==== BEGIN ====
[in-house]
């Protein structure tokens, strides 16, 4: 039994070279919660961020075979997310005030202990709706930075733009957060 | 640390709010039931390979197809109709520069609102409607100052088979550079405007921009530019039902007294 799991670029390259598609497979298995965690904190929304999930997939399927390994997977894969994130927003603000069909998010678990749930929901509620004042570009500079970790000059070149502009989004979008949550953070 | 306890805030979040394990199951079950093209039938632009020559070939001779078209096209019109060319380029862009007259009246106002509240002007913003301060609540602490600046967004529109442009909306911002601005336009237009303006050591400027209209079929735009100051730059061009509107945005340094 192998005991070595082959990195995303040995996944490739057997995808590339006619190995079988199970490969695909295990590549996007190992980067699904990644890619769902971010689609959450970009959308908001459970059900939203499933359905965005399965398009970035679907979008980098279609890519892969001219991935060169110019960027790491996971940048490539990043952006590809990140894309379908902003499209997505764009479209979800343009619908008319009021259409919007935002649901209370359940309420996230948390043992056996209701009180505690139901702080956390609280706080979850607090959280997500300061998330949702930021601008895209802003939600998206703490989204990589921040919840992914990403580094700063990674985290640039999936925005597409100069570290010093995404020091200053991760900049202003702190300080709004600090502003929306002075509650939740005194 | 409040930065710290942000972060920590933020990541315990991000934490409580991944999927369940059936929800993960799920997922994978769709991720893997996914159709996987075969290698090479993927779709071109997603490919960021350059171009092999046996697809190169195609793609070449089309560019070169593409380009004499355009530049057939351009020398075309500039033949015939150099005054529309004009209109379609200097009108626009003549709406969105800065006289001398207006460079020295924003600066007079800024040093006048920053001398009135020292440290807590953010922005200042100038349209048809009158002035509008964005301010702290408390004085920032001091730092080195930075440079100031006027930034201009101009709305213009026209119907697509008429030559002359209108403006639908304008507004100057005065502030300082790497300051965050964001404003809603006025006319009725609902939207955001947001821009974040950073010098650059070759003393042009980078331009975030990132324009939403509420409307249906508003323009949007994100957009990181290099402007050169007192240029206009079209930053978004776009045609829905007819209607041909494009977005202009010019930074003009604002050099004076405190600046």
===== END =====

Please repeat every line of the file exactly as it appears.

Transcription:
[in-house]
């Protein structure tokens, strides 16, 4: 039994070279919660961020075979997310005030202990709706930075733009957060 | 640390709010039931390979197809109709520069609102409607100052088979550079405007921009530019039902007294 799991670029390259598609497979298995965690904190929304999930997939399927390994997977894969994130927003603000069909998010678990749930929901509620004042570009500079970790000059070149502009989004979008949550953070 | 306890805030979040394990199951079950093209039938632009020559070939001779078209096209019109060319380029862009007259009246106002509240002007913003301060609540602490600046967004529109442009909306911002601005336009237009303006050591400027209209079929735009100051730059061009509107945005340094 192998005991070595082959990195995303040995996944490739057997995808590339006619190995079988199970490969695909295990590549996007190992980067699904990644890619769902971010689609959450970009959308908001459970059900939203499933359905965005399965398009970035679907979008980098279609890519892969001219991935060169110019960027790491996971940048490539990043952006590809990140894309379908902003499209997505764009479209979800343009619908008319009021259409919007935002649901209370359940309420996230948390043992056996209701009180505690139901702080956390609280706080979850607090959280997500300061998330949702930021601008895209802003939600998206703490989204990589921040919840992914990403580094700063990674985290640039999936925005597409100069570290010093995404020091200053991760900049202003702190300080709004600090502003929306002075509650939740005194 | 409040930065710290942000972060920590933020990541315990991000934490409580991944999927369940059936929800993960799920997922994978769709991720893997996914159709996987075969290698090479993927779709071109997603490919960021350059171009092999046996697809190169195609793609070449089309560019070169593409380009004499355009530049057939351009020398075309500039033949015939150099005054529309004009209109379609200097009108626009003549709406969105800065006289001398207006460079020295924003600066007079800024040093006048920053001398009135020292440290807590953010922005200042100038349209048809009158002035509008964005301010702290408390004085920032001091730092080195930075440079100031006027930034201009101009709305213009026209119907697509008429030559002359209108403006639908304008507004100057005065502030300082790497300051965050964001404003809603006025006319009725609902939207955001947001821009974040950073010098650059070759003393042009980078331009975030990132324009939403509420409307249906508003323009949007994100957009990181290099402007050169007192240029206009079209930053978004776009045609829905007819209607041909494009977005202009010019930074003009604002050099004076405190600046």